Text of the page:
How much will my AWS costs be?
AWS charge based on usage, but it's possible to model what your pricing would be under different scenarios using the AWS simple cost calculator.
It's possible to reduce AWS pricing by as much as 70% if you are willing to pay in advance for a dedicated instance
How many sites can I host on Idealstack?
All Idealstack plans support unlimited sites. By using enough stacks and large enough instances and enough of them you can host as many as you want, including a mix of large and small sites.
There are some fundamental limitations on the AWS load balancer that limits how many sites can be run per stack:
- A maximum of 25 SSL certificates per load balancer. This limits you to 25 sites with SSL certificates.
- One way around this however is to use Cloudfront in front of Idealstack and host the SSL certificates on that instead of Idealstack
- A max of 100 'rules' for the ALB. If you use SSL for a site each domain will consume 2 rules, if you don't it will consume 1. This means a max of 100 domains per stack (100 sites if they each have one domain, but less if they have more)
As a general guide - we find that on a t2.micro instance (ie the AWS free tier) you'll get about 3 moderate traffic sites. Using two t2.medium instances with autoscale (our 'recomended' stack, see above) you can reach the ALB limits for low traffic sites. By adding more instances (automatically using autoscale or manually) you can handle higher traffic sites
The Professional plan supports having more than one stack, possibly in different regions
Will I have to change my code to use Idealstack?
Generally no, Idealstack maps AWS concepts to standard PHP so you don't have to worry about a lot of the 'hard problems' like shared sessions, shared filesystems or mail delivery.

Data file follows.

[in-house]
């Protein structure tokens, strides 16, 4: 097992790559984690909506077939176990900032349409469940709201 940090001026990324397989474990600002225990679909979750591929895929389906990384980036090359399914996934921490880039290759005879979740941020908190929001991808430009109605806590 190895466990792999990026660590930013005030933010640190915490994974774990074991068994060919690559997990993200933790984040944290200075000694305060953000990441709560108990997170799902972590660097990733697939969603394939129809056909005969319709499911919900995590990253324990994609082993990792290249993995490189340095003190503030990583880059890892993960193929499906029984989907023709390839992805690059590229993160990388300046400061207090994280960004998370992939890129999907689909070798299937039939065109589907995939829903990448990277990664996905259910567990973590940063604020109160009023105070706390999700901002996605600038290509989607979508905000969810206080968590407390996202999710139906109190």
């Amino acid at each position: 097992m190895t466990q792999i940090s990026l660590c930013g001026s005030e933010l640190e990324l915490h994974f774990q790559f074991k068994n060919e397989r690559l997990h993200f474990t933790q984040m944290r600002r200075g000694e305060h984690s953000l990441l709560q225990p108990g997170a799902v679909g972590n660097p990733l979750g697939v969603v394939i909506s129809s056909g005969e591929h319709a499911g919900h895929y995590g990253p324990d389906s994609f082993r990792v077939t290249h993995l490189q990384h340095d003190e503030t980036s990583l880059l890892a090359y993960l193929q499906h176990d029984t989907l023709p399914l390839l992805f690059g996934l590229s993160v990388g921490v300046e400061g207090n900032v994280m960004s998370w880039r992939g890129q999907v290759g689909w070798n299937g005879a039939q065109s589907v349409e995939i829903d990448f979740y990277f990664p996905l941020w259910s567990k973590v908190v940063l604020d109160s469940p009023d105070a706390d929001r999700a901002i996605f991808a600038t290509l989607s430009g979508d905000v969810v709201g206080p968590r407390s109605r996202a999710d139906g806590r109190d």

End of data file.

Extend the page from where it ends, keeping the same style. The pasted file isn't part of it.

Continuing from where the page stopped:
Sometimes for more 'fancy' frameworks though you may need to work around the framework's own attempts to implement things sessions. In these cases there are generally modules you can use to implement native sessions (which is generally the best option - Idealstack uses DynamoDB for sessions which is in our experience the fastest, cheap and most scalable choice), or you can use one of the frameworks session handlers based on Redis/DynamoDB/Memcached or database sessions. We have documentation on the workarounds we recomend for different systems in the help section (if you use a framework that's not listed, get in touch and we'll figure it out for you)
What about Security?
It's worth delineating what level of access the Idealstack system has:
- Idealstack is a piece of software that connects to your AWS account through API's, particularly AWS cloudformation, to deploy your code
- Idealstack is providing the software images for the hosting containers, and also the configuration script for the server instancesnt
What we don't have:
- Direct access, eg via SSH, to your systems.
- The ability to see or modify your code
- The ability to see or modify your databases and other data storage
- Idealstack deploys the AWS ECS-Optimised AMI without any modifications as it's base, so there's no opportunity for us to install 'root kits' or other low-level "hidden" compromises of the system
The main way you can have confidence in what our system does is that it does it transparently
- Firstly, because AWS operates through AWS Cloudformation, by viewing the cloudformation template you can see exactly what is being done
- You can also record and audit any of Idealstack's usage of AWS API's using https://aws.amazon.com/cloudtrail/ (to identifiy if, for example, someone took the AWS key and did something else with it
- You can audit the hosting containers and server instance configurations because they are all running on your servers and you have full root-level access to them.
And of course we take security pretty seriously in our own development process:
- Critical information like your AWS access keys are stored encrypted using AWS KMS
- We use secure development practices like code reviews, external vulnerability scans etc
- One of the main features of Idealstack is that we're handling security like OS Updates, AWS security rules etc in a better 'best practice' way than might be feasible for your own team to manage